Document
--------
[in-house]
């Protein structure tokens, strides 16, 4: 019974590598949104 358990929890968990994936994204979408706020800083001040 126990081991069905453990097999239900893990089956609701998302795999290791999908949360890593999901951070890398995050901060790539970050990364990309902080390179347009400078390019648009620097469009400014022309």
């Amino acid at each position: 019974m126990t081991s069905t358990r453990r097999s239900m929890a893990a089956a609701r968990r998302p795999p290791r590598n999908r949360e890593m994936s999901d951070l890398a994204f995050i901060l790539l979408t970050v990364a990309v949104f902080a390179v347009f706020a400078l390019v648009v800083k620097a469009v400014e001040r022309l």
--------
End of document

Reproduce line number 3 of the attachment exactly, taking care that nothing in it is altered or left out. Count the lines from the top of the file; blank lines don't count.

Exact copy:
């Amino acid at each position: 019974m126990t081991s069905t358990r453990r097999s239900m929890a893990a089956a609701r968990r998302p795999p290791r590598n999908r949360e890593m994936s999901d951070l890398a994204f995050i901060l790539l979408t970050v990364a990309v949104f902080a390179v347009f706020a400078l390019v648009v800083k620097a469009v400014e001040r022309l």